Aortic pseudoaneurysm formation subsequent to concurrent chemoradiotherapy (CCRT) for esophageal cancer patient with esophageal metallic stent insertion is a rare condition.A 52-year-old man with esophageal cancer, cT4N1M0, stage IIIC, was treated with concurrent weekly cisplatin (30 mg/m) and 5-Fluorouracil (500 mg/m) as well as radiotherapy (50.4 Gy in 28 fractions) for 6 weeks. An esophageal metallic stent was inserted for dysphagia 1 week after initiation of CCRT. During the treatment regimen, the platelet count dropped to less than 200 × 10 /μL. One month after the completion of CCRT, chest CT revealed the presence of an aortic pseudoaneurysm as well as aortoesophageal fistulas. A thoracic aortic endografting was performed and the patient responded well to surgery. However, the patient died 2 months later due to a nosocomial infection.Multimodality treatment for esophageal cancer comprising cisplatin-based CCRT and esophageal metallic stent placement near a great vessel may increase the risk of pseudoaneurysm formation.

Basyigit S, Ozkan S, Uzman M, et al.
Should screening for colorectal neoplasm be recommended in patients at high risk for coronary heart disease: a cross-sectional study.
Medicine (Baltimore). 2015; 94(20):e793 [PubMed] Related Publications
Colorectal neoplasm (CRN) and coronary heart disease (CHD) share common risk factors. We aimed to assess the risk for CRN in patients who are at high risk for developing CHD determined by measurements, which are independent from the risk factors for CRN.This study was conducted on individuals who underwent total colonoscopic examination and were without history of CHD. Two-hundred thirty-five subjects (82 with CRN and 153 with normal colonoscopic findings) participated in the study. Colorectal carcinoma (CRC) was defined as the presence of adenocarcinoma. We measured carotid intima media thickness (CIMT), flow-mediated dilation (FMD), and calculated Framingham risk score (FRS) for all participants. An increased CIMT (≥1.0 mm), a decreased FMD (<10%), and a high FRS (>20%) were defined as high risks for developing CHD. The risk and the prevalence of CRN were analyzed in relation to the risk for developing CHD.The ratio of the patients with overall-CRN and CRC was significantly higher in individuals who are at high risk for developing CHD compared with individuals who are at low risk for developing CHD by each 3 risk estimation method (P < 0.05 for all). An increased CIMT, a decreased FMD, and a high FRS score were significantly associated with the high risk for the presence of CRC (odds ratio [OR]: 6.018, OR: 3.699, and OR: 4.120, respectively). An increased CIMT, a decreased FMD, and an intermediate FRS were significantly associated with the risk for the presence of overall-CRN (OR: 3.607, OR: 1.866 and OR: 2.889, respectively).The risk for CRN increases as the risk for developing CHD increases. It can be suggested that screening for CRN can be recommended for individuals who are at high risk for developing CHD.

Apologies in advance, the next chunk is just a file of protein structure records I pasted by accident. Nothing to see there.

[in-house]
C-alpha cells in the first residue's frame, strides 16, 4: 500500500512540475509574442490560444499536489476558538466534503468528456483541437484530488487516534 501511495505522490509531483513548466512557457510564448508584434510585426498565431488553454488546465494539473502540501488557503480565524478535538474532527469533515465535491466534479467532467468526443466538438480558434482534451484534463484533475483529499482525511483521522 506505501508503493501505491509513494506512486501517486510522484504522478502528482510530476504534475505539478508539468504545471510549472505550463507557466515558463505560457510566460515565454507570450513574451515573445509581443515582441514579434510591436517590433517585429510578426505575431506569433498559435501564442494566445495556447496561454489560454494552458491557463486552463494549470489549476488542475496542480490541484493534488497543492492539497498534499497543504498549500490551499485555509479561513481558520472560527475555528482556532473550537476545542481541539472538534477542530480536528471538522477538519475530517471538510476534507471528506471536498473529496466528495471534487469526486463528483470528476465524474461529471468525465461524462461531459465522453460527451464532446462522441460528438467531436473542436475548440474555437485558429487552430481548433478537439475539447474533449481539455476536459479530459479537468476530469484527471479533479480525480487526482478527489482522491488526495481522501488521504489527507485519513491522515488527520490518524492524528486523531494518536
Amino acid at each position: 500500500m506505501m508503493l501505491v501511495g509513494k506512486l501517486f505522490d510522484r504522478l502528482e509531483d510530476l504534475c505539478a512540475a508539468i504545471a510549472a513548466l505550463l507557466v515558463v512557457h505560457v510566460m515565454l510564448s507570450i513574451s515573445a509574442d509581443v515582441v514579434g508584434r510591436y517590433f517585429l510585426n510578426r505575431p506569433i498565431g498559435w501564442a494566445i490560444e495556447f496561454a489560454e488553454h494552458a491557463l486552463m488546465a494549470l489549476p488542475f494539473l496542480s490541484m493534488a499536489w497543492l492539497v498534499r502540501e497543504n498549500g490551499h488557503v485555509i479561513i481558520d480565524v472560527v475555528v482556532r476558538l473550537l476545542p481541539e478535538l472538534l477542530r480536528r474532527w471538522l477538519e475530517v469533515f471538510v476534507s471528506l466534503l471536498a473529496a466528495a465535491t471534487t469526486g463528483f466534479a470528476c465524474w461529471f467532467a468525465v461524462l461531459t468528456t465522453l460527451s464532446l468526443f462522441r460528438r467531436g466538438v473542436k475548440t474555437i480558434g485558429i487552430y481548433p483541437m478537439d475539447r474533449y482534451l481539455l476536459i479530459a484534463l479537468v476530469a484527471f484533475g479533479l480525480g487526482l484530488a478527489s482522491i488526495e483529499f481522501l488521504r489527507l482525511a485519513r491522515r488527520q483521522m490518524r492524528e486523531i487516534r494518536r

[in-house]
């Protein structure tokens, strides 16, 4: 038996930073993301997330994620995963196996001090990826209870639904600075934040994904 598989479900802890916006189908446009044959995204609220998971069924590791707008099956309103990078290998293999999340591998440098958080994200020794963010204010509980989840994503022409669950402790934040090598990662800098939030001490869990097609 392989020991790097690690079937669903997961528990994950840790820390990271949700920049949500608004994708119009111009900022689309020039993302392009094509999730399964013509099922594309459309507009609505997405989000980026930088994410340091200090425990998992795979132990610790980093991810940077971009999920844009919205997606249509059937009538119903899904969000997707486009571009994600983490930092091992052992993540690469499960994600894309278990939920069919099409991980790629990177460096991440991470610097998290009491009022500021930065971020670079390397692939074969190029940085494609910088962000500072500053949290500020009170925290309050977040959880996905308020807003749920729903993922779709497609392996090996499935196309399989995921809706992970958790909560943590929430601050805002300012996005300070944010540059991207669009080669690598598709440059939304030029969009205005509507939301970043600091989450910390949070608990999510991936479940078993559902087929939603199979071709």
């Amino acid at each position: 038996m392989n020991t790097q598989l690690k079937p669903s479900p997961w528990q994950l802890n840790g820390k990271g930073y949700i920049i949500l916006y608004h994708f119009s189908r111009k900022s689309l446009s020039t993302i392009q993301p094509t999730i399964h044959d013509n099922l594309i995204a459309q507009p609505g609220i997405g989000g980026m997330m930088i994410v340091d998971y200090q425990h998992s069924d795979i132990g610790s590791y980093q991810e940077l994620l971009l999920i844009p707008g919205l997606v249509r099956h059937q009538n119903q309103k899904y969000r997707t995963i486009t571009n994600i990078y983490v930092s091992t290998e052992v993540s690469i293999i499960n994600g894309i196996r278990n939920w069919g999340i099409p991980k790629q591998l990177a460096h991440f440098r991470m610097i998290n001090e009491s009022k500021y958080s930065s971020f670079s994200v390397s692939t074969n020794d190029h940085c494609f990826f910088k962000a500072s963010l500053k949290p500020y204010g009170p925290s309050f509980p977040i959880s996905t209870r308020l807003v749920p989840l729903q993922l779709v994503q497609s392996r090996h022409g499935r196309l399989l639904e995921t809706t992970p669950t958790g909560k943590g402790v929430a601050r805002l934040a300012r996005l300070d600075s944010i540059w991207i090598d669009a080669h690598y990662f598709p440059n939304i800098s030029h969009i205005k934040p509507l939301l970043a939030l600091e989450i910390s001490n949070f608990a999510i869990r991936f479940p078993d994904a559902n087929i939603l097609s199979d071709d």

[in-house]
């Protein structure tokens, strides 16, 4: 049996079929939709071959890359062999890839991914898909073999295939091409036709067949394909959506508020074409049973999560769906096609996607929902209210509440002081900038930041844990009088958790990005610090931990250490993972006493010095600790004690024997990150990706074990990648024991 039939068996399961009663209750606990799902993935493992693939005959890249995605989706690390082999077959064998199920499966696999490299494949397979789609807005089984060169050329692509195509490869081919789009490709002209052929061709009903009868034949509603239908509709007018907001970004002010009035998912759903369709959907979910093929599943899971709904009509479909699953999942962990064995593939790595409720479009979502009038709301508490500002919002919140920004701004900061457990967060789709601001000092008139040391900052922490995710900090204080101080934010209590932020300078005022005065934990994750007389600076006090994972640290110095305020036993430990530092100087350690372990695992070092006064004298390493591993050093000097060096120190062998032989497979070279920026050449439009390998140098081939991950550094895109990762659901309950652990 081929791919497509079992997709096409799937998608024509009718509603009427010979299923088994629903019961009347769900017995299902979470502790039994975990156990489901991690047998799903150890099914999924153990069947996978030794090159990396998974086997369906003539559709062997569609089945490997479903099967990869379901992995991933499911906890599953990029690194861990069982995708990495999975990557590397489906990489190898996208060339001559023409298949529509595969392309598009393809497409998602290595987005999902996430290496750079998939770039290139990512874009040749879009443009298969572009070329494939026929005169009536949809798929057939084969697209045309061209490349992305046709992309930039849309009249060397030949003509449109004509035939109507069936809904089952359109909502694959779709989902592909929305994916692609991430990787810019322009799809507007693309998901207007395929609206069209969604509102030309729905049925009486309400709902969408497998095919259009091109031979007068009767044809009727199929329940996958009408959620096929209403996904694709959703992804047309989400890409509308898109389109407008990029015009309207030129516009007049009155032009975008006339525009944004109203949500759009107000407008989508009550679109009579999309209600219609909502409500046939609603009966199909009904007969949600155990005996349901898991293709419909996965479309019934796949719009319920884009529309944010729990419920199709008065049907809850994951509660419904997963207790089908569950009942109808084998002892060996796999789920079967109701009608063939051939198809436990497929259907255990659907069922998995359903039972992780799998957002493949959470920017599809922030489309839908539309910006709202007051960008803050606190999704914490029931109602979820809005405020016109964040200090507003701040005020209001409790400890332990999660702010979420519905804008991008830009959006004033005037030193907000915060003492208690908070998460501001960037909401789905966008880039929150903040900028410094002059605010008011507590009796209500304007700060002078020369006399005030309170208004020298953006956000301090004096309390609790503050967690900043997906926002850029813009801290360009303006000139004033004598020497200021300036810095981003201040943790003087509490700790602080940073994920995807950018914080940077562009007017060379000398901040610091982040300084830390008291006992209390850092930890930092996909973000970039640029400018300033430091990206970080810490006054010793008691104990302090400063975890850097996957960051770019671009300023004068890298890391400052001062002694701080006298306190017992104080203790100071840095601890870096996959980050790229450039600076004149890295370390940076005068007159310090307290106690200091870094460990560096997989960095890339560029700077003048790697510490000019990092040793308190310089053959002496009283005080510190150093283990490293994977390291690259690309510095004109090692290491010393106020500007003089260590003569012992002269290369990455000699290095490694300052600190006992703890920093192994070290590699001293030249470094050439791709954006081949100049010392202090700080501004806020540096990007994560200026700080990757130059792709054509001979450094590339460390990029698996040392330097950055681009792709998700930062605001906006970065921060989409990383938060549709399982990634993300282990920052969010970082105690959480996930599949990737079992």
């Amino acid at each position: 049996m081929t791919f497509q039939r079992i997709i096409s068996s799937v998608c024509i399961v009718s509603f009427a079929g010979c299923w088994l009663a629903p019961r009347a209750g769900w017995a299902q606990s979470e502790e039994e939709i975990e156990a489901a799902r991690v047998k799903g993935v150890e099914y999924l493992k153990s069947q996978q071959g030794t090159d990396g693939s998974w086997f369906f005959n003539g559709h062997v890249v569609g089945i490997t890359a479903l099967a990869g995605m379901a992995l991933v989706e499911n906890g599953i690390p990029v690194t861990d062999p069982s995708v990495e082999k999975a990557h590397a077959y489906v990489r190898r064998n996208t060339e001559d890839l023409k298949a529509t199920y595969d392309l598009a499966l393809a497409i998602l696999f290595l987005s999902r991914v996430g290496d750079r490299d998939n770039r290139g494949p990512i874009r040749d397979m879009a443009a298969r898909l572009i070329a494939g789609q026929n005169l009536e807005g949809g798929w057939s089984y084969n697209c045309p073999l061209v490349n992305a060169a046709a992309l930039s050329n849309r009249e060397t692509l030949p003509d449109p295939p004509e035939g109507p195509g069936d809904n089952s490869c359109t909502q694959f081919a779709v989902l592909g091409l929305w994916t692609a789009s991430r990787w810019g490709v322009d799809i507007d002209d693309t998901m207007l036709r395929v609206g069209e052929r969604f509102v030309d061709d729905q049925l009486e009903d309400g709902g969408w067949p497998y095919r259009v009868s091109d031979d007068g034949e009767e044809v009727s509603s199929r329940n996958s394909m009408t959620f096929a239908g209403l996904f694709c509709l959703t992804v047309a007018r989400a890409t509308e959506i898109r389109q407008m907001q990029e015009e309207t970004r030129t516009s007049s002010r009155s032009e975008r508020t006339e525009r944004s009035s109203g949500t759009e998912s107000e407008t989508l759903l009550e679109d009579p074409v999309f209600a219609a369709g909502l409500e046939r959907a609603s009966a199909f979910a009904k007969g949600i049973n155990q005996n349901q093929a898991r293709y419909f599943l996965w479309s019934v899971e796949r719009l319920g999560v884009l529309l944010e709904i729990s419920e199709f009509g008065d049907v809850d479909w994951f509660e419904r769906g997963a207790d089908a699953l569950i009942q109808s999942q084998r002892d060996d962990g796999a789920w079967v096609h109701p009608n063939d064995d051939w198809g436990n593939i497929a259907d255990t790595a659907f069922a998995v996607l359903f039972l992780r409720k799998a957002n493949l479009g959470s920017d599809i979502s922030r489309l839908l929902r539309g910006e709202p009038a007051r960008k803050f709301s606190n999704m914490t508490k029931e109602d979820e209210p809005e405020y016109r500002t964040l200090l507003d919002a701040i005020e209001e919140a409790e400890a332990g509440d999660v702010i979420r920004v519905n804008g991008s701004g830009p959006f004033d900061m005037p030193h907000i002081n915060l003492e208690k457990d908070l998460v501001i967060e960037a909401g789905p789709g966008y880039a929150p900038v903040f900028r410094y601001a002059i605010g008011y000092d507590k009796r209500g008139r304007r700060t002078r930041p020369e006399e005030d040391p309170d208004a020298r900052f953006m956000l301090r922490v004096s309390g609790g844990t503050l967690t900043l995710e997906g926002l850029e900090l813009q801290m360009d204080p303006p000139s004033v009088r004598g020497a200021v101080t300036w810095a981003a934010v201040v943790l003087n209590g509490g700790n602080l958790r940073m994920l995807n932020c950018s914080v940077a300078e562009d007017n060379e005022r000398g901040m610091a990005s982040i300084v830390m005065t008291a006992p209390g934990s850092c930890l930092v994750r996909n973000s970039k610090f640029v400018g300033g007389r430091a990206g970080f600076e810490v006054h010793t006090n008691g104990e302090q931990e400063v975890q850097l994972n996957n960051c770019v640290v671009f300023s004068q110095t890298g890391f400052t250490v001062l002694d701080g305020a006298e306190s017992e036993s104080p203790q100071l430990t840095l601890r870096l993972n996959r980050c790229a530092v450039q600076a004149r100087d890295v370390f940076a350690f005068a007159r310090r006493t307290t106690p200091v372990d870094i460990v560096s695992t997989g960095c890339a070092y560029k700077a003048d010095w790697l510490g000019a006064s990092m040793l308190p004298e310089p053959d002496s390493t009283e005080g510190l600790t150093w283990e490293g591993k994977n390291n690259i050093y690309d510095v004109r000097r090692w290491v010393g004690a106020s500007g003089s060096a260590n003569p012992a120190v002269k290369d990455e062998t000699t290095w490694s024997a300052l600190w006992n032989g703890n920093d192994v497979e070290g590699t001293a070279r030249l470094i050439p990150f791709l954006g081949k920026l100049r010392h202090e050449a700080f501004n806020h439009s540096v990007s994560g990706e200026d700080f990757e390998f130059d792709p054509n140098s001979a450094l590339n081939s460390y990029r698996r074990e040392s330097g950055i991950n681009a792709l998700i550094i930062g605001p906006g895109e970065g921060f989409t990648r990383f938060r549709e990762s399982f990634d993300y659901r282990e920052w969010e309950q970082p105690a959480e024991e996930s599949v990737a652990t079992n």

Chen XZ, Chen H, Castro FA, et al.
Epstein-Barr virus infection and gastric cancer: a systematic review.
Medicine (Baltimore). 2015; 94(20):e792 [PubMed] Related Publications
Epstein-Barr virus (EBV) infection is found in a subset of gastric cancers. Previous reviews have exclusively focused on EBV-encoded small RNA (EBER) positivity in gastric cancer tissues, but a comprehensive evaluation of other type of studies is lacking.We searched the PubMed database up to September, 2014, and performed a systematic review.We considered studies comparing EBV nucleic acids positivity in gastric cancer tissue with positivity in either adjacent non-tumor tissue of cancer patients or non-tumor mucosa from healthy individuals, patients with benign gastric diseases, or deceased individuals. We also considered studies comparing EBV antibodies in serum from cancer patients and healthy controls.Selection of potentially eligible studies and data extraction were performed by 2 independent reviewers. Due to the heterogeneity of studies, we did not perform formal meta-analysis.Forty-seven studies (8069 cases and 1840 controls) were identified. EBER positivity determined by in situ hybridization (ISH) was significantly higher in cancer tissues (range 5.0%-17.9%) than in adjacent mucosa from the same patients or biopsies from all control groups (almost 0%). High EBV nuclear antigen-1 (EBNA-1) positivity by PCR was found in gastric cancer tissues, but most were not validated by ISH or adjusted for inflammatory severity and lymphocyte infiltration. Only 4 studies tested for EBV antibodies, with large variation in the seropositivities of different antibodies in both cases and controls, and did not find an association between EBV seropositivity and gastric cancer.In summary, tissue-based ISH methods strongly suggest an association between EBV infection and gastric cancer, but PCR method alone is invalid to confirm such association. Very limited evidence from serological studies and the lack of novel antibodies warrant further investigations to identify potential risk factors of EBV for gastric cancer.

Zhao Q, Li Y, Wang J, et al.
Concurrent Neoadjuvant Chemoradiotherapy for Siewert II and III Adenocarcinoma at Gastroesophageal Junction.
Am J Med Sci. 2015; 349(6):472-6 [PubMed] Free Access to Full Article Related Publications
OBJECTIVE: This study was conducted to investigate the efficacy and safety of using a concurrent neoadjuvant chemoradiotherapy (a XELOX regimen) to treat adenocarcinoma of the gastroesophageal junction.